Mental illness impacts the lives of at least one in four adults and one in 10 children, according to the National Alliance on Mental Illness. They’ve done the math, noting that 60 million Americans are affected. Yet mental illness gets a lot less attention than other health issues.
Depression is to autism what pancreatic cancer is to breast cancer in terms of media coverage. They’re all devastating, but society focuses too often on a few conditions to the exclusion of others. It’s a painful reality for families whose loved ones live with the equivalent of medical minorities. So I’m always eager to spread the word about lesser tackled topics.
There’s an affiliate of Mental Health America in Rochester, New York that’s working with other organizations to raise awareness of diverse mental health issues next week through something called “Reel Mind.” It’s a “theatre and film series about mental illness,” now in its fourth season. Originally a film festival, this year’s “Reel Mind” has been expanded to include an art exhibit and theater performance.
Series selections are designed to “address the social stigma of mental illness and offer the message that recovery is possible.” Each is followed by a discussion with experts in the mental health field. Series co-director Ruth Cowing says their Q & A sessions are well attended. “With this, almost everyone stays in their seat.”
“A lot of people come with their own stories or struggles of family members and hope to find information,” says Cowing. This year’s offerings cover schizophrenia, Alzheimer’s disease and autism. The “Reel Mind” film series takes place May 8 through June 26. Perhaps those in Arizona who can’t attend will consider creating something similar for families in the Southwest.
“The Reel Mind” series opens with a documentary titled “Crazy Art,” which “tells the story of three talented artists with schizophrenia as they search for identity, acceptance and recovery.” The “study in hope” also tackles a bit of art history, considering how artists like Van Gogh created brilliant works while in the throws of psychiatric symptoms. The screening will be accompanied by an art show called “Metamorphosis” curated by the Creative Wellness Center.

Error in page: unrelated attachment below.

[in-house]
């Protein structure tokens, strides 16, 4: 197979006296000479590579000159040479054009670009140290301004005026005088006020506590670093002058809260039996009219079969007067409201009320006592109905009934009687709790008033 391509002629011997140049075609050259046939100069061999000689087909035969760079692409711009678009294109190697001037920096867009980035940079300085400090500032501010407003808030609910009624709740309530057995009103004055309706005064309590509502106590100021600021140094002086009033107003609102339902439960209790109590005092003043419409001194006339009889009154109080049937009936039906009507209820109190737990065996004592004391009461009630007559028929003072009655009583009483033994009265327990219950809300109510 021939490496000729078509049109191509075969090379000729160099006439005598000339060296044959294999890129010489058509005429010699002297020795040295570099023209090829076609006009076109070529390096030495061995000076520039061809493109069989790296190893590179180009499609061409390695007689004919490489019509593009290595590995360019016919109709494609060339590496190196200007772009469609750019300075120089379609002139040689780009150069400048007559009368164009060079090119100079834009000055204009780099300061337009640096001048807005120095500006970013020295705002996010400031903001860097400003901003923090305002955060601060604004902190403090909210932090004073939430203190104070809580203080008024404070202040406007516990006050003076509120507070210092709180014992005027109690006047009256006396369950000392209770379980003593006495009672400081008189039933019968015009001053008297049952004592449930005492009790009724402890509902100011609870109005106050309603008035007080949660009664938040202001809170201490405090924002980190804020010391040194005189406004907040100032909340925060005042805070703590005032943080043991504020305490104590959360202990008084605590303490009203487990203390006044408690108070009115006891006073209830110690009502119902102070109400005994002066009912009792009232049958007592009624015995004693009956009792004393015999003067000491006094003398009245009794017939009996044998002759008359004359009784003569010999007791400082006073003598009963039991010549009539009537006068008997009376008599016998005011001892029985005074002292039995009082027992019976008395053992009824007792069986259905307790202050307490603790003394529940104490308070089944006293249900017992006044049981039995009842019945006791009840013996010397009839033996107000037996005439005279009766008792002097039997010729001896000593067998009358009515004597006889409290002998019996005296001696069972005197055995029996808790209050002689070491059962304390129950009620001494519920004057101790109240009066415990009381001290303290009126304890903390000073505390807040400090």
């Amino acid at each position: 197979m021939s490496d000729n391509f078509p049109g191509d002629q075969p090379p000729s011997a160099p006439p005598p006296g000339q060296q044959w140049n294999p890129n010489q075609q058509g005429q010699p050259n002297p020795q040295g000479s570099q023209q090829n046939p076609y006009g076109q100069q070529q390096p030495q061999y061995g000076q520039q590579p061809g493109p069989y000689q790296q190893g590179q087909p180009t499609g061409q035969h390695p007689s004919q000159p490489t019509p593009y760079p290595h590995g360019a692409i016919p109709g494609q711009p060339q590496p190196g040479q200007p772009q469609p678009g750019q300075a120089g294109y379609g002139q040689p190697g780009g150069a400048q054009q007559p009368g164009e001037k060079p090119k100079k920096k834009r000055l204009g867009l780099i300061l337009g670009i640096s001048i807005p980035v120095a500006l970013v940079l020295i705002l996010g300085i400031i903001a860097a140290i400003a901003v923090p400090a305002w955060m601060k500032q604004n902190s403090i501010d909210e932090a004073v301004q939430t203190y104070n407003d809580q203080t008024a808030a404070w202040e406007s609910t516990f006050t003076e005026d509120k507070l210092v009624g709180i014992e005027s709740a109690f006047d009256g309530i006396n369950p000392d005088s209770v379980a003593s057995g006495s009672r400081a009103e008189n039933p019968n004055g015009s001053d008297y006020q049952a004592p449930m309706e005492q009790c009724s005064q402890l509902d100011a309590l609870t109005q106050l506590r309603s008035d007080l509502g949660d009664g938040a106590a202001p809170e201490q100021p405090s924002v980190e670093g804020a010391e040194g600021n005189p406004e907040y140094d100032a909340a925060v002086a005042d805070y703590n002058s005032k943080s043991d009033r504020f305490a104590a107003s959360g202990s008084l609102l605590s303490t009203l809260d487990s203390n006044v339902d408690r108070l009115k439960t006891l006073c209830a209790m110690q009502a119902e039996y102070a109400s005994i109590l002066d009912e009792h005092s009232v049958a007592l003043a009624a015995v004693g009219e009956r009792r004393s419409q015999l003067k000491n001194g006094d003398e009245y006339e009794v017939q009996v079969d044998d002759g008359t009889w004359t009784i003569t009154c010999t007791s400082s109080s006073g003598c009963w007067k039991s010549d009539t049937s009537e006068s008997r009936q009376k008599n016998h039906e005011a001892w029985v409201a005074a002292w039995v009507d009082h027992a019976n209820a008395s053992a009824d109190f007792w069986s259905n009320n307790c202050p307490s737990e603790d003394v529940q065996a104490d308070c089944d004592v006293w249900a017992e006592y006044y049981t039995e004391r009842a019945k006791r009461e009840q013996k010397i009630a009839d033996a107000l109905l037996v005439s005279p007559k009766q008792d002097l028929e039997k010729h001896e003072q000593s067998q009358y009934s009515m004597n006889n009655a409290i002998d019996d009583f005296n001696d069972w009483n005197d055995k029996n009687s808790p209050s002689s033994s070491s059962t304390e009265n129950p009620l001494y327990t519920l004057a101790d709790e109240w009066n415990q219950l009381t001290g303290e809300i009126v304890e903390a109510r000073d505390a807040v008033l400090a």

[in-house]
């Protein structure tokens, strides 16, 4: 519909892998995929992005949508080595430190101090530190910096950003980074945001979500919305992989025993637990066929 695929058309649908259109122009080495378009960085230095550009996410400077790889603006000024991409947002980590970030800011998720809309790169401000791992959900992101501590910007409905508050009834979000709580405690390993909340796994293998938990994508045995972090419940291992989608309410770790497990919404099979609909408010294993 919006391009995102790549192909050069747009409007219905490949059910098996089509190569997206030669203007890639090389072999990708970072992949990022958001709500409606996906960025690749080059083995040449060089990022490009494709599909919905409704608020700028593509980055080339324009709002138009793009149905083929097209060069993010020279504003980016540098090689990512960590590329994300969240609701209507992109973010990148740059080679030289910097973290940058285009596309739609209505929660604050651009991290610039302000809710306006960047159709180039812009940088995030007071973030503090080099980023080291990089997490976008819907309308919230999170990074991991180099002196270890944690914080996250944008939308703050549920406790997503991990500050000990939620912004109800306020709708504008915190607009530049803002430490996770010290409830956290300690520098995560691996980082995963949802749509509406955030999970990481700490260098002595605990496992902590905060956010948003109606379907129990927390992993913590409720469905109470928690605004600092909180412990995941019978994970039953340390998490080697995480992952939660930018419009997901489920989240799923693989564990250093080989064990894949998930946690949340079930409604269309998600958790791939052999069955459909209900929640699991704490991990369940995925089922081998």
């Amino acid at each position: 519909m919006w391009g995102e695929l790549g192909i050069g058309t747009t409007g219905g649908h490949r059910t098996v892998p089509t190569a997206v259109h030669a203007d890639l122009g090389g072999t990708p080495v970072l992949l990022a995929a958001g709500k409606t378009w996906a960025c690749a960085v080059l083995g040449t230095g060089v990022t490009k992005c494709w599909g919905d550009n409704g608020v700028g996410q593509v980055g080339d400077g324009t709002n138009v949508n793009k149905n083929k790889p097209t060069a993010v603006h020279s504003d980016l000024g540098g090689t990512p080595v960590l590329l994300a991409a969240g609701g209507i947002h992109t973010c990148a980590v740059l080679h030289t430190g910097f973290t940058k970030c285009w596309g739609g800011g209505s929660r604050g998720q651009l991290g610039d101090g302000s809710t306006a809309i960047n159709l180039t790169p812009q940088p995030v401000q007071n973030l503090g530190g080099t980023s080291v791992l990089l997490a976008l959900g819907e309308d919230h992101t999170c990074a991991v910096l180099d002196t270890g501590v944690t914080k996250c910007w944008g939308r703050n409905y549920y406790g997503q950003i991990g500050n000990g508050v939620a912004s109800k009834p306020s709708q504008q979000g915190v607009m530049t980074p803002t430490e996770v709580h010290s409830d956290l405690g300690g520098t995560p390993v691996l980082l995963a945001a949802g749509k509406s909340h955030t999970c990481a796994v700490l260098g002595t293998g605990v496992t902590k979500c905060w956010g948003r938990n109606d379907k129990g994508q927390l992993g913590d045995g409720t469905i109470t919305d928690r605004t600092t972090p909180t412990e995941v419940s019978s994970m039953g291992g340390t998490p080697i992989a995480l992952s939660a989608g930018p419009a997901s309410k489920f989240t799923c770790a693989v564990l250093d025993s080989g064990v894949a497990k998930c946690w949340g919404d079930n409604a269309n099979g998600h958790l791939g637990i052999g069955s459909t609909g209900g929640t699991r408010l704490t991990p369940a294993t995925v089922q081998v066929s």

A “Reel Mind” fundraiser taking place May 18 includes a Blackfriars Theatre production of “Grey Gardens,” a musical that considers the lives of two well-connected socialites who become East Hampton’s most notorious recluses. “Grey Gardens” features book by Doug Wright, music by Scott Frankel and lyrics by Michael Korie. I remember listening to the music many years ago after my daughter Lizabeth checked the CD out from our local library.
“Reel Mind” presents “Complaints of a Dutiful Daughter,” an Oscar-nominated documentary about “the various stages of a mother’s Alzheimer’s disease and the evolution of a daughter’s response to the illness,” on May 22. The film’s been described as “a life-affirming exploration of family relations, aging, change, the meaning of memory and love.”
A film titled “The Boy Inside: A Journey Into Autism” will be screened June 12 as part of this year’s “Reel Mind.” Filmmaker Marianne Kaplan followed a year in the life of her 12-year-old son Adam, who has a form of autism called Asperger’s syndrome — capturing his desperate attempts to fit in amidst “bullies, insensitive classmates and parents with at-times frayed nerves.”
This year’s “Reel Mind” series concludes with a screening of “Search for Sanity” plus a preview of “Echo of the Past.” The first is a 1954 TV special filmed inside the Hudson River State Hospital, while the latter is a work in progress focusing on the former Rochester State Hospital. Together they reflect “shifting attitudes towards mental illness” during the “mass deinstitutionalization of the first half of the 20th century.”
Too few community supports were in place at the time, leading to large numbers of people with mental illness facing homelessness, unemployment, criminalization and other outcomes we should no longer tolerate. When series like “Reel Mind” help us increase and improve supports for people living with all types of brain disorders, they do us all a great service. Every brain is important, and every person matters.
Note: Explore the works and words of Vincent Van Gogh at the “Van Gogh Alive” exhibit through June 17 at the Arizona Science Center in Phoenix
Coming up: Sinews, saguaro and starlight